My first husband, Capt. Jerry Zimmer, was an F4B Phantom jet pilot, whose aircraft was shot down on August 29, 1969, approximately 20 miles South of Da Nang, Vietnam, after six months in country. Neither Jerry nor his navigator, 1st Lt. Al Graf, was able to eject, before the aircraft crashed into the Que Son Mountains. Initially Jerry and Al were classified as Killed in Action/No Body Recovered (KIA/NBR). Years later, both Marines were listed as MIA, along with other service members whose bodies were never recovered.
Jerry has been gone nearly a half century, and hope for recovering his remains had run out a long time ago. However, in recent years our family became involved with the Joint POW/MIA Accounting Command (JPAC), now merged with the Defense POW/MIA Accounting Agency (DPAA), and learned that Jerry’s and Al’s remains might, in fact, be recoverable, so we are doing everything possible to support their efforts to make this happen and bring our guys home where they belong.
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Archive for April, 2011
Elaine visited the Base Camp during Jerry’s and Al’s excavation in August 2010 and met some members of the Vietnamese team who work side-by-side with JPAC conducting field operations in search of our MIAs in Vietnam. The Vietnamese selected to do this work have received extensive training and have been conducting unilateral operations in restricted locations for some time. This image was taken after both teams had been excavating Jerry’s and Al’s site throughout the day in 100 degree heat. The Vietnamese took a moment to propose a toast for the camera.
I knew change was coming in our Vietnam War recovery efforts when the 2010 National Defense Authorization Act included a mandate upping the number of MIA identifications from an average of 98 per year to 200 by 2015. If you understand the nature of recoveries/identifications, then you know that JPACs Central Identification Laboratory will be hard-pressed to meet that magic number, with or without Vietnam in the picture. Unfortunately, Vietnam recoveries have never delivered high numbers, so JPAC needs to go where it can bring home more MIAs to satisfy the new mandate. This means that efforts are being diverted to WWII locations.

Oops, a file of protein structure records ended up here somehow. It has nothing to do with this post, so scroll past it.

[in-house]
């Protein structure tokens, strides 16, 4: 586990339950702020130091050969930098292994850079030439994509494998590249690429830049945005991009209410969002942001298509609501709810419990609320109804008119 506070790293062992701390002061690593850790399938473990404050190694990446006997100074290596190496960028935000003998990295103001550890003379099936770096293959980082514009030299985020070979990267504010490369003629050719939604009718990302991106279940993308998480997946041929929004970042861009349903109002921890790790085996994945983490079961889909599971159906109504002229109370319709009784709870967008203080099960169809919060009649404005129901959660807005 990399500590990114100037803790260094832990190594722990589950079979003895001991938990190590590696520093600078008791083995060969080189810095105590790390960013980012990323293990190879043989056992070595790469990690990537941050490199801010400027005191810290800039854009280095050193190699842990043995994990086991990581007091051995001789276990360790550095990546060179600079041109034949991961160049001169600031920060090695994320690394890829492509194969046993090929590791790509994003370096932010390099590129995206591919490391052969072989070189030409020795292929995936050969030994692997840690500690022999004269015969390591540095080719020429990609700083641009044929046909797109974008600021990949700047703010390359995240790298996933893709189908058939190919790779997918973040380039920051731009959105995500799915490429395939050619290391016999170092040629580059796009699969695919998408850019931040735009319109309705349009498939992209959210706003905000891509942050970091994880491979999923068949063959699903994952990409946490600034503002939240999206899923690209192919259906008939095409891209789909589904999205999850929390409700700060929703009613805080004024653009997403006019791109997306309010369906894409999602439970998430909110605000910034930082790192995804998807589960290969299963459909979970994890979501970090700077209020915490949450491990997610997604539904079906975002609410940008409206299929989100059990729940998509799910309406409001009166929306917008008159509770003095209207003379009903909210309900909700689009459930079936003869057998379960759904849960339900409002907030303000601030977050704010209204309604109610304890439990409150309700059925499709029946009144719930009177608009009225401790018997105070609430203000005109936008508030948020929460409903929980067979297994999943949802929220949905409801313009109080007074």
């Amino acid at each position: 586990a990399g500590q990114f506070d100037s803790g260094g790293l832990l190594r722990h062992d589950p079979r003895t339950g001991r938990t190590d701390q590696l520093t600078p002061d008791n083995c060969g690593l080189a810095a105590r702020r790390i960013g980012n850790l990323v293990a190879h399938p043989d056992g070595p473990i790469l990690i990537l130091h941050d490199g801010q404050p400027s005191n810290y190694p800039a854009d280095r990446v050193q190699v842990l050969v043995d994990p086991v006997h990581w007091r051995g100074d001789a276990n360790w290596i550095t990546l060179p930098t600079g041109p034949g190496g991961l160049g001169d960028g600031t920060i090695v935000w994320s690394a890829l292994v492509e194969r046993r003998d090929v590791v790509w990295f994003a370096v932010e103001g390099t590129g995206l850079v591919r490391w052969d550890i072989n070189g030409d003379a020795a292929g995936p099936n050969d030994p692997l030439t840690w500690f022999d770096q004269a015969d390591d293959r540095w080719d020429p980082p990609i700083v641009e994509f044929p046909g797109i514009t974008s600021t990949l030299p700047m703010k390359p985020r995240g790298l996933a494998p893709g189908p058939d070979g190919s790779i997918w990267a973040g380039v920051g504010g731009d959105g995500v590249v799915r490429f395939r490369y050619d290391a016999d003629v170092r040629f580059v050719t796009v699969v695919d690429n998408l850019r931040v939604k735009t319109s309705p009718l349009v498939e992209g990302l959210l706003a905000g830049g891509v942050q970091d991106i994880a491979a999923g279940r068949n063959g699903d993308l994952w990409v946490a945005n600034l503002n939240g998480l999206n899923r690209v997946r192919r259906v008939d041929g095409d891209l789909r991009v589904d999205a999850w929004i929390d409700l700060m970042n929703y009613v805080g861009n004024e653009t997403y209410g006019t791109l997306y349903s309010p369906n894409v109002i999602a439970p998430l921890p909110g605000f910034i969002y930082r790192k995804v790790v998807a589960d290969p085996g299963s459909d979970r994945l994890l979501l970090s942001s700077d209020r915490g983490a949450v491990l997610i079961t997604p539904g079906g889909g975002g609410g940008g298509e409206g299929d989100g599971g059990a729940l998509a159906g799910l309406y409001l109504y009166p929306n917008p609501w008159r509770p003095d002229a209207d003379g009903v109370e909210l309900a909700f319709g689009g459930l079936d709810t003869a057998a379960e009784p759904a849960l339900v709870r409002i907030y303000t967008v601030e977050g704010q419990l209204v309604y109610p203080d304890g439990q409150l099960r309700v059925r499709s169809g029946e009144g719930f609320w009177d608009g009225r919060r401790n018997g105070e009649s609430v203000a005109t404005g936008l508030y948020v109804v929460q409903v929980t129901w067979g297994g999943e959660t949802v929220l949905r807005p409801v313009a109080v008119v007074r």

And although I have been adamantly opposed to the mandate, I have adjusted to its reality and begun to look at the number’s game as an opportunity to move in a positive direction.
Also, at the beginning of our quest to find Jerry’s crash site and remains, I was not in favor of unilateral operations by the Vietnamese and expressed my feelings in past blogs. There was something so pure about having our active duty military, many of whom have served in the Middle East, working in the field on behalf of our loved ones. But that was naïve of me – I am 20 years too late (not 40 years, as some would like to think, since our Vietnam War recoveries waivered until the mid 1990s, in smoke-filled rooms with stalled negotiations).
It is time for the families of MIAs left behind from the Vietnam War to negotiate with our trusted decision-makers on the issue of revamping our recovery model in Southeast Asia. Maybe something akin to “let’s make a deal!” Read more
Executive Director Ann Mills Griffiths (center) with POW/MIA families at the 2010 League Meeting in Washington, D.C.
I just finished reading the latest newsletter, published by the National League of POW/MIA Families, which is authored by Executive Director Ann Mills Griffiths, who has served in a leadership capacity for the past 33 years. Griffiths is well known among League families and probably anyone else involved with efforts to bring home our POWs and MIAs from Vietnam, Laos and Cambodia.
I called the League in D.C., caught Ann in her office and spoke with her briefly, mentioning that I was concerned about her intentions to step aside as the League’s Executive Director on Aug. 1, 2011. Ann told me that she is hoping to stay connected, if re-elected to the League’s Board of Directors; however, Ann wants to reduce some of her 14- to 16-hour-a-day schedule. Since few people have Ann’s contacts in political circles at home and abroad, I am hoping that she will continue to serve on the League’s Board as the point person for US and foreign officials .
Although I don’t know Ann personally, except for a brief introduction at last year’s annual League meeting in Washington, DC, I have been told that she is either liked or disliked in POW/MIA circles. But after talking with mutual friends, I am convinced that personality conflicts aside, Ann plays an important role at the League’s political level. Unfortunately I’m learning that the fate of our MIAs seems to be all about politics—especially as it applies to the ones who disappeared in North Vietnam. Sadly, Ann’s brother—Navy LT JG James Mills is one of our MIAs that never came home after his aircraft was shot down in 1966 over North Vietnam. Lt JG Mills served as a Radar Intercept Officer (RIO) aboard an F4 Phantom – the same aircraft in which my first husband, Capt Jerry Zimmer, USMC, was shot down in South Vietnam. Read more